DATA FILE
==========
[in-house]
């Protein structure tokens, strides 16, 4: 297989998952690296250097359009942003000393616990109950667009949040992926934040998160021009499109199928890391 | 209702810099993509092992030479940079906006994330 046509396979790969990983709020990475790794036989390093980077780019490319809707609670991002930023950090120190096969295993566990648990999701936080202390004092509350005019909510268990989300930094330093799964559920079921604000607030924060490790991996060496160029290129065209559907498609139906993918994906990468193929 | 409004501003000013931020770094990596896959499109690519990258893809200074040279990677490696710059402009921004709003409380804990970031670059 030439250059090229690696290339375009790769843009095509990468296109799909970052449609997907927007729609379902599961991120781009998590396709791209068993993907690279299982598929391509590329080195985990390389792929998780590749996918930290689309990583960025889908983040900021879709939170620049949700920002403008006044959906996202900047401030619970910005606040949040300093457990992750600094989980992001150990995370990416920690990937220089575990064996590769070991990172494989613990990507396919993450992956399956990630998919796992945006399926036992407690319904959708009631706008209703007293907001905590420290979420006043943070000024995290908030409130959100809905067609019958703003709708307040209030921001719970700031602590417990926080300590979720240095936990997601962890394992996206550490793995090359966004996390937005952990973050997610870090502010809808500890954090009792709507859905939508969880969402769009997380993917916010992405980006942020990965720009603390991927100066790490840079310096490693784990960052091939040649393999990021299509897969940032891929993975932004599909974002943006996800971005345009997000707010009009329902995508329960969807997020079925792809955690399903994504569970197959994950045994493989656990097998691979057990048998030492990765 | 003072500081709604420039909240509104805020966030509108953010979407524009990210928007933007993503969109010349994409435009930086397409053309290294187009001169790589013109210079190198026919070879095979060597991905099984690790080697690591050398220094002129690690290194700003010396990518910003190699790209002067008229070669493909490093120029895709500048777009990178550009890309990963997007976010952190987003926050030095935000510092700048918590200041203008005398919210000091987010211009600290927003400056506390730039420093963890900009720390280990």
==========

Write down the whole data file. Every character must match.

[in-house]
């Protein structure tokens, strides 16, 4: 297989998952690296250097359009942003000393616990109950667009949040992926934040998160021009499109199928890391 | 209702810099993509092992030479940079906006994330 046509396979790969990983709020990475790794036989390093980077780019490319809707609670991002930023950090120190096969295993566990648990999701936080202390004092509350005019909510268990989300930094330093799964559920079921604000607030924060490790991996060496160029290129065209559907498609139906993918994906990468193929 | 409004501003000013931020770094990596896959499109690519990258893809200074040279990677490696710059402009921004709003409380804990970031670059 030439250059090229690696290339375009790769843009095509990468296109799909970052449609997907927007729609379902599961991120781009998590396709791209068993993907690279299982598929391509590329080195985990390389792929998780590749996918930290689309990583960025889908983040900021879709939170620049949700920002403008006044959906996202900047401030619970910005606040949040300093457990992750600094989980992001150990995370990416920690990937220089575990064996590769070991990172494989613990990507396919993450992956399956990630998919796992945006399926036992407690319904959708009631706008209703007293907001905590420290979420006043943070000024995290908030409130959100809905067609019958703003709708307040209030921001719970700031602590417990926080300590979720240095936990997601962890394992996206550490793995090359966004996390937005952990973050997610870090502010809808500890954090009792709507859905939508969880969402769009997380993917916010992405980006942020990965720009603390991927100066790490840079310096490693784990960052091939040649393999990021299509897969940032891929993975932004599909974002943006996800971005345009997000707010009009329902995508329960969807997020079925792809955690399903994504569970197959994950045994493989656990097998691979057990048998030492990765 | 003072500081709604420039909240509104805020966030509108953010979407524009990210928007933007993503969109010349994409435009930086397409053309290294187009001169790589013109210079190198026919070879095979060597991905099984690790080697690591050398220094002129690690290194700003010396990518910003190699790209002067008229070669493909490093120029895709500048777009990178550009890309990963997007976010952190987003926050030095935000510092700048918590200041203008005398919210000091987010211009600290927003400056506390730039420093963890900009720390280990």